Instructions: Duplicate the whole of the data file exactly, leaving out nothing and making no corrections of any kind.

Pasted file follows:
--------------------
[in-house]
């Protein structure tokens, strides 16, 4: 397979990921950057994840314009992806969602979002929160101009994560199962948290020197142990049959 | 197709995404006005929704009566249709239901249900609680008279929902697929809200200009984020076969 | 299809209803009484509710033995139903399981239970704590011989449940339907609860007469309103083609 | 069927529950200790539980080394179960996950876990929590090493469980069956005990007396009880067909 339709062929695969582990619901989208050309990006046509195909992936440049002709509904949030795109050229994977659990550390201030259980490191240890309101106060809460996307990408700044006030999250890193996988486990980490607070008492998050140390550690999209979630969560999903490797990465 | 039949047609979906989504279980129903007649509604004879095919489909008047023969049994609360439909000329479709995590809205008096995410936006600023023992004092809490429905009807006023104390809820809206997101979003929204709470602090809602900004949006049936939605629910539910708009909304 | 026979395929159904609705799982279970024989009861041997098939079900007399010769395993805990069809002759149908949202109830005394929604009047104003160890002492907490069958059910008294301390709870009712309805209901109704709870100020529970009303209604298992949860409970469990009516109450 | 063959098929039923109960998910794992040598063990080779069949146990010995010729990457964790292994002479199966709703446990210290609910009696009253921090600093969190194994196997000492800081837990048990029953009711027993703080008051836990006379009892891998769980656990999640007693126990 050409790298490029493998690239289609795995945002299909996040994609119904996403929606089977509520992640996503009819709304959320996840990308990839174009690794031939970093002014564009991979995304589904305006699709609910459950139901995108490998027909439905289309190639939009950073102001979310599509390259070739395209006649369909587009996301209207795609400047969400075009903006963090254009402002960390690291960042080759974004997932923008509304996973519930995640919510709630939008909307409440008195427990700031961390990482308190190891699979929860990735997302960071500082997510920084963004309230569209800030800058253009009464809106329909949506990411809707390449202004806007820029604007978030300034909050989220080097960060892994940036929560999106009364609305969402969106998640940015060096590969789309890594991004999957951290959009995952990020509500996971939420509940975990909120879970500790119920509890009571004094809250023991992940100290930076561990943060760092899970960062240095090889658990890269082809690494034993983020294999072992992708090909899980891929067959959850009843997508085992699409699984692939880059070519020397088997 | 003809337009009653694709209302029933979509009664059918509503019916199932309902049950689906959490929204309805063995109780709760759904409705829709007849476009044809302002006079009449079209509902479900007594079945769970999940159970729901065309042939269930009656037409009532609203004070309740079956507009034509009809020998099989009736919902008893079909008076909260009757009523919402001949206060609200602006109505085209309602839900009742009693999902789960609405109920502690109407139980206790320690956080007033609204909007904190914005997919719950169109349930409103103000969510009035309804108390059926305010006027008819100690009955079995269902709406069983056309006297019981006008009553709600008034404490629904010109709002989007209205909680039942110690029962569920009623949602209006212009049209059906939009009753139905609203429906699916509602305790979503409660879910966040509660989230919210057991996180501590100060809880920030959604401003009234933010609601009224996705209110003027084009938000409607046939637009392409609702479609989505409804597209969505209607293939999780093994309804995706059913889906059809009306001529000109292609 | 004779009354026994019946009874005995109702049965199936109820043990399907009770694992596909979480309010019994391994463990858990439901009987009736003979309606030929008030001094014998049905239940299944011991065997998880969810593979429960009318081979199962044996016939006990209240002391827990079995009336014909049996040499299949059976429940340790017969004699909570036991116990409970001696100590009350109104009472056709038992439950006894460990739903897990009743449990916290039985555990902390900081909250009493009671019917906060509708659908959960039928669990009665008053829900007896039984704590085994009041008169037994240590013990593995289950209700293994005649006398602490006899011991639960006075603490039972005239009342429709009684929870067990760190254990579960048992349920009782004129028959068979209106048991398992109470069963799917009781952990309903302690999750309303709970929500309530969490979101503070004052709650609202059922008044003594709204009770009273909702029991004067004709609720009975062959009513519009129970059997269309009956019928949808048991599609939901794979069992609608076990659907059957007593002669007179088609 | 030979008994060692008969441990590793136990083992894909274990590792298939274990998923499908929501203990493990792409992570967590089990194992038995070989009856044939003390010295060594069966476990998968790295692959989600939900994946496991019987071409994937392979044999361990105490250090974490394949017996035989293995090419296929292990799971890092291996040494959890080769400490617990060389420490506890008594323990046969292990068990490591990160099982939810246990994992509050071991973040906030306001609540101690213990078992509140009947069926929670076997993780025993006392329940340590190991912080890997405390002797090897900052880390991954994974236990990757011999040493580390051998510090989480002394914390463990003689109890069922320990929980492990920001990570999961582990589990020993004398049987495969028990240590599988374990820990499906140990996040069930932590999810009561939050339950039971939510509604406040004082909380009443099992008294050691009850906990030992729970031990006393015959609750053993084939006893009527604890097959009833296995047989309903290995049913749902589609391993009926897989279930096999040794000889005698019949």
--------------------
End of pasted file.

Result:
[in-house]
């Protein structure tokens, strides 16, 4: 397979990921950057994840314009992806969602979002929160101009994560199962948290020197142990049959 | 197709995404006005929704009566249709239901249900609680008279929902697929809200200009984020076969 | 299809209803009484509710033995139903399981239970704590011989449940339907609860007469309103083609 | 069927529950200790539980080394179960996950876990929590090493469980069956005990007396009880067909 339709062929695969582990619901989208050309990006046509195909992936440049002709509904949030795109050229994977659990550390201030259980490191240890309101106060809460996307990408700044006030999250890193996988486990980490607070008492998050140390550690999209979630969560999903490797990465 | 039949047609979906989504279980129903007649509604004879095919489909008047023969049994609360439909000329479709995590809205008096995410936006600023023992004092809490429905009807006023104390809820809206997101979003929204709470602090809602900004949006049936939605629910539910708009909304 | 026979395929159904609705799982279970024989009861041997098939079900007399010769395993805990069809002759149908949202109830005394929604009047104003160890002492907490069958059910008294301390709870009712309805209901109704709870100020529970009303209604298992949860409970469990009516109450 | 063959098929039923109960998910794992040598063990080779069949146990010995010729990457964790292994002479199966709703446990210290609910009696009253921090600093969190194994196997000492800081837990048990029953009711027993703080008051836990006379009892891998769980656990999640007693126990 050409790298490029493998690239289609795995945002299909996040994609119904996403929606089977509520992640996503009819709304959320996840990308990839174009690794031939970093002014564009991979995304589904305006699709609910459950139901995108490998027909439905289309190639939009950073102001979310599509390259070739395209006649369909587009996301209207795609400047969400075009903006963090254009402002960390690291960042080759974004997932923008509304996973519930995640919510709630939008909307409440008195427990700031961390990482308190190891699979929860990735997302960071500082997510920084963004309230569209800030800058253009009464809106329909949506990411809707390449202004806007820029604007978030300034909050989220080097960060892994940036929560999106009364609305969402969106998640940015060096590969789309890594991004999957951290959009995952990020509500996971939420509940975990909120879970500790119920509890009571004094809250023991992940100290930076561990943060760092899970960062240095090889658990890269082809690494034993983020294999072992992708090909899980891929067959959850009843997508085992699409699984692939880059070519020397088997 | 003809337009009653694709209302029933979509009664059918509503019916199932309902049950689906959490929204309805063995109780709760759904409705829709007849476009044809302002006079009449079209509902479900007594079945769970999940159970729901065309042939269930009656037409009532609203004070309740079956507009034509009809020998099989009736919902008893079909008076909260009757009523919402001949206060609200602006109505085209309602839900009742009693999902789960609405109920502690109407139980206790320690956080007033609204909007904190914005997919719950169109349930409103103000969510009035309804108390059926305010006027008819100690009955079995269902709406069983056309006297019981006008009553709600008034404490629904010109709002989007209205909680039942110690029962569920009623949602209006212009049209059906939009009753139905609203429906699916509602305790979503409660879910966040509660989230919210057991996180501590100060809880920030959604401003009234933010609601009224996705209110003027084009938000409607046939637009392409609702479609989505409804597209969505209607293939999780093994309804995706059913889906059809009306001529000109292609 | 004779009354026994019946009874005995109702049965199936109820043990399907009770694992596909979480309010019994391994463990858990439901009987009736003979309606030929008030001094014998049905239940299944011991065997998880969810593979429960009318081979199962044996016939006990209240002391827990079995009336014909049996040499299949059976429940340790017969004699909570036991116990409970001696100590009350109104009472056709038992439950006894460990739903897990009743449990916290039985555990902390900081909250009493009671019917906060509708659908959960039928669990009665008053829900007896039984704590085994009041008169037994240590013990593995289950209700293994005649006398602490006899011991639960006075603490039972005239009342429709009684929870067990760190254990579960048992349920009782004129028959068979209106048991398992109470069963799917009781952990309903302690999750309303709970929500309530969490979101503070004052709650609202059922008044003594709204009770009273909702029991004067004709609720009975062959009513519009129970059997269309009956019928949808048991599609939901794979069992609608076990659907059957007593002669007179088609 | 030979008994060692008969441990590793136990083992894909274990590792298939274990998923499908929501203990493990792409992570967590089990194992038995070989009856044939003390010295060594069966476990998968790295692959989600939900994946496991019987071409994937392979044999361990105490250090974490394949017996035989293995090419296929292990799971890092291996040494959890080769400490617990060389420490506890008594323990046969292990068990490591990160099982939810246990994992509050071991973040906030306001609540101690213990078992509140009947069926929670076997993780025993006392329940340590190991912080890997405390002797090897900052880390991954994974236990990757011999040493580390051998510090989480002394914390463990003689109890069922320990929980492990920001990570999961582990589990020993004398049987495969028990240590599988374990820990499906140990996040069930932590999810009561939050339950039971939510509604406040004082909380009443099992008294050691009850906990030992729970031990006393015959609750053993084939006893009527604890097959009833296995047989309903290995049913749902589609391993009926897989279930096999040794000889005698019949």